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SR Technics to grow engine overhaul capacity

SR Technics is expanding engine overhaul capacity, as it prepares for a rise in volume generated by CFM International CFM56 powerplants.

Klaus-Peter Leinauer, the Swiss MRO provider's vice-president for sales in Europe and the CIS, told FlightGlobal at the MRO Europe event in London on 4 October that shop-visit demand had increased "extremely" this year, and that SR Technics' engine facility in Zurich was "full".

The site has capacity around 200 engines per annum and its capabilities span CFM56s and Pratt & Whitney PW4000s. Capacity is being expanded to 280-300 engines a year, says Leinauer. He did not disclose a timeline, but says that efforts to raise productivity and to recruit staff – from other divisions as well as from outside the organisation – are under way.

Leinauer acknowledges that Air Berlin's insolvency filing represents a "big problem". Under a long-term deal, SR Technics services Air Berlin's CFM56-5B and PW4168 engines, which power the carrier's Airbus A320-family and A330 fleets, respectively.

Air Berlin will cease long-haul flights this month. EasyJet and Lufthansa Group are looking to acquire other parts of Air Berlin's operations.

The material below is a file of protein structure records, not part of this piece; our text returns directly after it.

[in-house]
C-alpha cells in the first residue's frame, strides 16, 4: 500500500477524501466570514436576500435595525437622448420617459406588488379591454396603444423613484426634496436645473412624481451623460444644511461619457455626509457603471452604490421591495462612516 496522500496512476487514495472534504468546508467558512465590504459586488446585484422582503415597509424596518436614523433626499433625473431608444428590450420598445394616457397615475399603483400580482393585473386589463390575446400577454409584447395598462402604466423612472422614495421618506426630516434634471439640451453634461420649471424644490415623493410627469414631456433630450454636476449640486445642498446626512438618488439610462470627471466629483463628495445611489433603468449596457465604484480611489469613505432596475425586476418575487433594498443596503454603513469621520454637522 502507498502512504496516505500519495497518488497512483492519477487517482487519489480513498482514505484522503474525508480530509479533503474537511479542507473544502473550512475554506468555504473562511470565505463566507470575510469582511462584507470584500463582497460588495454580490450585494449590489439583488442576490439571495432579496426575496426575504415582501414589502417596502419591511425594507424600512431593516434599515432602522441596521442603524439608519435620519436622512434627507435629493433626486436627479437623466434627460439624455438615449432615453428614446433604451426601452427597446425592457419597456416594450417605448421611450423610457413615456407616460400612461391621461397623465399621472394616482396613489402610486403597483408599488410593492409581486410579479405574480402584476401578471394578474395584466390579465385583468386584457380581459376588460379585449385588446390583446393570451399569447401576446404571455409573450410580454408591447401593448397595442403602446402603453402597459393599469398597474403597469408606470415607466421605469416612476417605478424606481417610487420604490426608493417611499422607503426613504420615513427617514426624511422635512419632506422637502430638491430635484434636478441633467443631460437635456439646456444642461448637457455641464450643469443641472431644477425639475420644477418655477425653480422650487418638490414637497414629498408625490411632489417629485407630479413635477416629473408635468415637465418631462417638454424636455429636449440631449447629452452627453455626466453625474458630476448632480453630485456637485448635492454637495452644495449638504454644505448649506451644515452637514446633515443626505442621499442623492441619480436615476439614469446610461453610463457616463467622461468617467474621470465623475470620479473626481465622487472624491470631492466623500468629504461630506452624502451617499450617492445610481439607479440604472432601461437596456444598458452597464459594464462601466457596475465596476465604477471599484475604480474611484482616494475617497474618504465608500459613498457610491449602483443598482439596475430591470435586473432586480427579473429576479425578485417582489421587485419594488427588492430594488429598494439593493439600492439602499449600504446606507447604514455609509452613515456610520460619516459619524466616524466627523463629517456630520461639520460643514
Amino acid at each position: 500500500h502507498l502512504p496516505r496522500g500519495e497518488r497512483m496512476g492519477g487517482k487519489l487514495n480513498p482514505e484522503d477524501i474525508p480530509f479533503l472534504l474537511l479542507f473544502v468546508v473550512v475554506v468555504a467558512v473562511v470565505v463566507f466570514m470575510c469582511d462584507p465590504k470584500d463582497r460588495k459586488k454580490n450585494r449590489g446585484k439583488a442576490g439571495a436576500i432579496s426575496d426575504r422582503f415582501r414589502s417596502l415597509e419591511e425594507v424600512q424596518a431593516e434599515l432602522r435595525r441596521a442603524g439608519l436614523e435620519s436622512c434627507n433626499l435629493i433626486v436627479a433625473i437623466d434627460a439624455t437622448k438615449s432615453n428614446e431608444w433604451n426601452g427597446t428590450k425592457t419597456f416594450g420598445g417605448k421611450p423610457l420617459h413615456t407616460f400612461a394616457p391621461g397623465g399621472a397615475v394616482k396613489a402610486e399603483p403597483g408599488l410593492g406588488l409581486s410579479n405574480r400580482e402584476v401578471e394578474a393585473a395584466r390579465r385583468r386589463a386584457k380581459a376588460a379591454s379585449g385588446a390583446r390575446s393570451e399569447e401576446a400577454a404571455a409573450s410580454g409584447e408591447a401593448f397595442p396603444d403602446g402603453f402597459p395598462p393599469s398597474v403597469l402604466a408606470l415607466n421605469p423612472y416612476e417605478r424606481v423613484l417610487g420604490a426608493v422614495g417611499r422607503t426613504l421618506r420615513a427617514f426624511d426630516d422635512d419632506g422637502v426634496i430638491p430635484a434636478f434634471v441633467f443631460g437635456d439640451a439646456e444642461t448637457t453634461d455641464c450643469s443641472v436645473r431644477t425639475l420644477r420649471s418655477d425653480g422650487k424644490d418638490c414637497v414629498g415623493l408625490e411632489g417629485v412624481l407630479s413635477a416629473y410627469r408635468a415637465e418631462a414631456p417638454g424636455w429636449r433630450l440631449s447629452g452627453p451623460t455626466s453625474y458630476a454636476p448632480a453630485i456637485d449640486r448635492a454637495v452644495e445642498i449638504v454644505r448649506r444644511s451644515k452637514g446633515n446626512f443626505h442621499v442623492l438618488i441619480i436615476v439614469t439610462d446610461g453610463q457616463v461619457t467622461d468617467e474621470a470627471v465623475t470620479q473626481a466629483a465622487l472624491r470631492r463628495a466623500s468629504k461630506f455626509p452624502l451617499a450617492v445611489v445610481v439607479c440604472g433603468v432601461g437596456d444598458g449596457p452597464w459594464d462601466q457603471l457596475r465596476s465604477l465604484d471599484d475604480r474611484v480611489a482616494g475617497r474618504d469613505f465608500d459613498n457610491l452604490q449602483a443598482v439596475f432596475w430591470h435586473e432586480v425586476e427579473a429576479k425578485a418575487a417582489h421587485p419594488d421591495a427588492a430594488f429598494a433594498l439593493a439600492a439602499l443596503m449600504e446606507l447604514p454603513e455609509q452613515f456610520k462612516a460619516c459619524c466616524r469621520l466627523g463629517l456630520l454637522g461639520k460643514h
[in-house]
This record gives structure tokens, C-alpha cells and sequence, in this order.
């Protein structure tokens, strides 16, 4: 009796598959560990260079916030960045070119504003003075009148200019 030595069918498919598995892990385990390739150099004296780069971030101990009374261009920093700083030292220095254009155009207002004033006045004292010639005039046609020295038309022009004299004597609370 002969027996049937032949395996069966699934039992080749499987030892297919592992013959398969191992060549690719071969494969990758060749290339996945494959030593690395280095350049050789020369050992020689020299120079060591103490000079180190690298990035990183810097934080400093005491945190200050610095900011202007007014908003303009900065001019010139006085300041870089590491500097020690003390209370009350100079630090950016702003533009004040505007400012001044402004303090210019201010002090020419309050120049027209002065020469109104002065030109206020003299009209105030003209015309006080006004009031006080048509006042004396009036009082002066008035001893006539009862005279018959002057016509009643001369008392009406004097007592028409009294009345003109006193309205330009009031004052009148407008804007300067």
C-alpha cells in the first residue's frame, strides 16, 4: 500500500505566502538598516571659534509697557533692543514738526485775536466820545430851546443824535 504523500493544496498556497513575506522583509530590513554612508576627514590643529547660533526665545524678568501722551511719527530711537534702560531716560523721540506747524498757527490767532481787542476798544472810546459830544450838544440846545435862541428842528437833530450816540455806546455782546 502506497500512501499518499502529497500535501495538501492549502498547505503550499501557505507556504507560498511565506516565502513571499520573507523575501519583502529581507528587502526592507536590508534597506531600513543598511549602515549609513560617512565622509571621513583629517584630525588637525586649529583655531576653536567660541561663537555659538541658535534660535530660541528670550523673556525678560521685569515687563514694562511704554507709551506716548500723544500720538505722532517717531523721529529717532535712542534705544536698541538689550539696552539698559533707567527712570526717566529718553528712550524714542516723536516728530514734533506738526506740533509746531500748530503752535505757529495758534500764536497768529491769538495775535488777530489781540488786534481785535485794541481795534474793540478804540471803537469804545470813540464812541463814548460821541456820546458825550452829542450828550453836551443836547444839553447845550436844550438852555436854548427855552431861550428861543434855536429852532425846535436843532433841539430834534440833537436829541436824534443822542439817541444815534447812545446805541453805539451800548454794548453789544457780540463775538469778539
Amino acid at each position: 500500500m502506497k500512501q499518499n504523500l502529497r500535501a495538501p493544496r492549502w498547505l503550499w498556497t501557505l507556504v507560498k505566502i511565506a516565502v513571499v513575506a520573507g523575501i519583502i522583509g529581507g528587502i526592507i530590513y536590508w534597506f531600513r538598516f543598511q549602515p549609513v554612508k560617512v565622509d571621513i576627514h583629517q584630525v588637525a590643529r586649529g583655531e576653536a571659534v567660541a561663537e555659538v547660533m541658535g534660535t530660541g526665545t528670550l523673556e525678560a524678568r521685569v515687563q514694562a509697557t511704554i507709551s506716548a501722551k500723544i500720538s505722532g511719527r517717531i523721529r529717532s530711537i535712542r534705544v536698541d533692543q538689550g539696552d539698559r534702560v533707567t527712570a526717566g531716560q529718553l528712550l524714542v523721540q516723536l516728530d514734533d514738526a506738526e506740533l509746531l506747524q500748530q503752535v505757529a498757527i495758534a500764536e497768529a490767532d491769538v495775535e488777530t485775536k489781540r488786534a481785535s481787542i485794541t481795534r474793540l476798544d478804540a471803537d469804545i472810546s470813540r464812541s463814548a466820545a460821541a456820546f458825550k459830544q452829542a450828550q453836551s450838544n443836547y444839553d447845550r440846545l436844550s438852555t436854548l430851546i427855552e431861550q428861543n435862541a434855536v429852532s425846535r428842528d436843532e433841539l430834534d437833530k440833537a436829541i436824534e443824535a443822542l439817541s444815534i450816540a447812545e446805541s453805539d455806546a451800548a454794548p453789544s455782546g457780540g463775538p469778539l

However, Leinauer says a likely loss of the Air Berlin engine-support business is no reason to halt SR Technics' overhaul capacity expansion. He says the in-service PW4000 fleet still represents a sizeable MRO market and that, more importantly, overhaul demand for CFM56-5Bs and -7Bs – which power A320-family aircraft and Boeing 737NGs respectively – will increase, as the majority of those aircraft have not undergone a first shop visit yet. "The [CFM56 overhaul] wave is coming," he says.

Nevertheless, Leinauer acknowledges that SR Technics' ownership change last year bolsters its confidence in expanding. China's HNA Group acquired an 80% shareholding from Abu Dhabi's investment fund Mubadala. Leinauer says HNA's airline subsidiaries will provide a baseload for the Swiss shop.

As for potential extension of SR Technics' overhaul capabilities to new-generation engines, Leinauer confirms the MRO provider is considering the Leap family and Pratt & Whitney PW1000G geared turbofan. He indicates that adoption of Leap capabilities is a more likely scenario for the CFM56 specialist. Services for a new large engine type for long-haul aircraft are not on the agenda, however.

In the airframe maintenance arena, SR Technics has since 2014 concentrated its efforts on conducting complex interior upgrades, as regular heavy checks did not represent a viable business at the company's Zurich headquarters.

Leinauer says SR Technics foresees opportunities to supply leasing companies with cabin upgrades when aircraft move between operators. He predicts that a "wave" of 777 lease-returns will generate volume, as will demand for IFE and wi-fi installations on single-aisles.

SR Technics gained 777 maintenance approval in 2016.

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